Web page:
Imagine trying to find an apartment in the Boston area - but consider doing it without a current address or phone number, without a computer or internet access, with no credit history, no ability to use a broker, and a limit to areas accessible by public transportation, because you don't own a car.
HomeStart advocates work with the majority of homeless shelters in the Greater Boston Area in order move the homeless out of shelters or off the street and into permanent housing. Using a “Housing First” approach, HomeStart makes finding an apartment possible.
HomeStart advocates meet with clients to learn what barriers they face to finding housing
often have to limit their search to areas accessible by public transportation
Other barriers include: poor or no credit history, a lack of a mailing address or phone number
HomeStart advocates work to determine what resources are available to assist clients
Resource examples include: financial support for moving costs, security deposits, and access to furniture banks
HomeStart's long history and experience helps clients find permanent housing
HOUSING SEARCH TEAMS
SUBSIDIZED HOUSING SEARCH
Advocates work closely with each client to develop an action plan that promotes self-sufficiency and provides the best possible chance at obtaining and sustaining permanent housing.
HomeStart partners with shelters and other organizations to meet clients where they are. Sometimes the biggest issue they face is not knowing where to access the available resources.
This team works quickly to identify families and individuals who may have recently lost their housing, and just need a boost to help them get back on their feet by assisting with housing search and negotiating with landlords through the lease-up process.
HomeStart partners with Supportive Services for Veteran Families (SSVF) and the New England Center for Homeless Veterans (NECHV) to place veterans into safe, permanent housing.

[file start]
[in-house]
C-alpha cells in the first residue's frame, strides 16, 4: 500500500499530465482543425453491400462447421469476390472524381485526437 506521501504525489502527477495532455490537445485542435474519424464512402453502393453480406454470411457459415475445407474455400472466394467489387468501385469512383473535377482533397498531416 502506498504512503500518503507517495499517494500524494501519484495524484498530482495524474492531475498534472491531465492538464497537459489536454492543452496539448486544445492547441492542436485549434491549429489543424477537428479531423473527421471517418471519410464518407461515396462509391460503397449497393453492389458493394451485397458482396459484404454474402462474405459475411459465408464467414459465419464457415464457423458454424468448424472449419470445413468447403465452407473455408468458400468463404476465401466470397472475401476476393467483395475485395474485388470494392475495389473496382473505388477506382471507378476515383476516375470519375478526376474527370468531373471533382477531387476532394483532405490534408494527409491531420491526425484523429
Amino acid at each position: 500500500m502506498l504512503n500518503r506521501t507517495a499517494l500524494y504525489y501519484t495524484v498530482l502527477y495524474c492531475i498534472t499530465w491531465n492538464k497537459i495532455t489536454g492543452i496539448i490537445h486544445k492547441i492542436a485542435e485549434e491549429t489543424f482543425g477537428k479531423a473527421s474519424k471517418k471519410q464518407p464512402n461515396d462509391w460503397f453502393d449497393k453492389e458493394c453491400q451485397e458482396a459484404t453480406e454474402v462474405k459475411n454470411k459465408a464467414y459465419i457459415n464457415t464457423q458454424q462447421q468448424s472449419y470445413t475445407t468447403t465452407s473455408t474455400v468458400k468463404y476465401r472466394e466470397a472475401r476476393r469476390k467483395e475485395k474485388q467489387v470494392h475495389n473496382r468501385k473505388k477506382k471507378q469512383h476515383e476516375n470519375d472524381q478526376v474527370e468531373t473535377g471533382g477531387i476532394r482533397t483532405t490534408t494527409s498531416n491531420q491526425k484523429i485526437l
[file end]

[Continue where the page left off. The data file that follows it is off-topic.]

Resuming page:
of every dollar received goes directly to client services
clients moved into permanent housing
typical amount owed by a family facing eviction from subsidized housing
Michael was a successful kitchen supervisor at Emmanuel College, until the degenerative effects of Multiple Sclerosis (MS) and the death of his mother changed his entire life. He had been working and living with her when he was diagnosed with MS in 2006. Four months after she passed away, he found himself homeless and then became physically handicapped soon after.
“I didn’t want to live with family or friends,” Michael said. “I had to leave work and a lot changed, but I’m stubborn in a good way. I don’t give up.” He then entered into the shelter system. “The shelters were hard. I had to deal with people with different issues,” he recalled.
After reaching out to HomeStart, he worked with advocates until one of them was able to place him into his present, spacious, one-bedroom apartment in East Cambridge. He also reclaimed some of his mother’s furniture from storage, and HomeStart was able to draw on funds provided by the Cambridge Housing Assistance Fund (CHAF) to help with up-front costs.
Permanent housing has made it easier for Michael to deal with the issues surrounding his MS. It has given him the space to do the exercises that will help him to keep mobile. “To me, East Cambridge is a nice place because it is diverse,” he said. “I am greatly appreciative of HomeStart. Without HomeStart, I don’t know where I would be right now.”
Ann, 63, had been living in her single room occupancy unit for over five years. During that time, she was laid off from the private company she was working for and due to an unemployment insurance technicality, Ann found herself turning to HomeStart for rental assistance. She soon discovered that her new advocate, could provide her with so much more than that.
HomeStart advocates assisted with the arrangement and worked out a plan to help Ann deal with her decreased income, basically putting her on a budget. However, the work did not stop there. Since Ann has some physical and cognitive disabilities due to a brain injury at birth, her advocate was able to help her out with her Social Security Disability Insurance (SSDI) applications as well as other issues.
Prior to working with HomeStart, Ann had been working on several issues but doing so with numerous different advocates. As a result, some elements were overlooked, including a chance for Ann to receive Section Eight housing.
“It was confusion before HomeStart.” Ann said, “Things fell through the cracks due to too many advocates. The consolidation of all these efforts actually brought things together so they actually work correctly.” Ann added, “Working with HomeStart has helped an awful lot, my life was falling apart, and they put it back together.”